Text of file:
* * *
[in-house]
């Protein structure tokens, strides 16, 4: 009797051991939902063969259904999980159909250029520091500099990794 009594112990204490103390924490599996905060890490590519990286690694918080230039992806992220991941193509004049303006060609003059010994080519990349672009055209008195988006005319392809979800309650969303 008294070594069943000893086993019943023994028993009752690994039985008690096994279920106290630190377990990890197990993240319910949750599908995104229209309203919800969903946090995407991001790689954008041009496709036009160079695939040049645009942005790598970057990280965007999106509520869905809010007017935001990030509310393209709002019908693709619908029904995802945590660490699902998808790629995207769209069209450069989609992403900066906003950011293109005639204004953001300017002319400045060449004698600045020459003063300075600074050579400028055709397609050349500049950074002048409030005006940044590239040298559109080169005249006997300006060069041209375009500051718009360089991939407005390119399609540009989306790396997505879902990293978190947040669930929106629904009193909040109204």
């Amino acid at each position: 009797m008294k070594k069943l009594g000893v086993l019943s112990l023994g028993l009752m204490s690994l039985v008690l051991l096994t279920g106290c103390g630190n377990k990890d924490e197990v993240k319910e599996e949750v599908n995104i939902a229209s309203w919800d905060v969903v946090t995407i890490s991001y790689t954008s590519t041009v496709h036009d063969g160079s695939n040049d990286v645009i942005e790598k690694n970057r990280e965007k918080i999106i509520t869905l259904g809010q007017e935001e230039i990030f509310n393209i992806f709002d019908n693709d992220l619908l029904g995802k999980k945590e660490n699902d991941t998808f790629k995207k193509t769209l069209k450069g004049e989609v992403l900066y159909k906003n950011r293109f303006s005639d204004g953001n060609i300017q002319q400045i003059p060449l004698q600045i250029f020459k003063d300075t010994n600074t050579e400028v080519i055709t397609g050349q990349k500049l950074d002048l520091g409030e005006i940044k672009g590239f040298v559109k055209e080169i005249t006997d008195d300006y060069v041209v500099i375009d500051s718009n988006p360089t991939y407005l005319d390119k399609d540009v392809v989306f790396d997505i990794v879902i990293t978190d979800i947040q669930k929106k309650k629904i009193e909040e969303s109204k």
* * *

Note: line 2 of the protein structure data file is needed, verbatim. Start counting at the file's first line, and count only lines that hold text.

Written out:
């Protein structure tokens, strides 16, 4: 009797051991939902063969259904999980159909250029520091500099990794 009594112990204490103390924490599996905060890490590519990286690694918080230039992806992220991941193509004049303006060609003059010994080519990349672009055209008195988006005319392809979800309650969303 008294070594069943000893086993019943023994028993009752690994039985008690096994279920106290630190377990990890197990993240319910949750599908995104229209309203919800969903946090995407991001790689954008041009496709036009160079695939040049645009942005790598970057990280965007999106509520869905809010007017935001990030509310393209709002019908693709619908029904995802945590660490699902998808790629995207769209069209450069989609992403900066906003950011293109005639204004953001300017002319400045060449004698600045020459003063300075600074050579400028055709397609050349500049950074002048409030005006940044590239040298559109080169005249006997300006060069041209375009500051718009360089991939407005390119399609540009989306790396997505879902990293978190947040669930929106629904009193909040109204």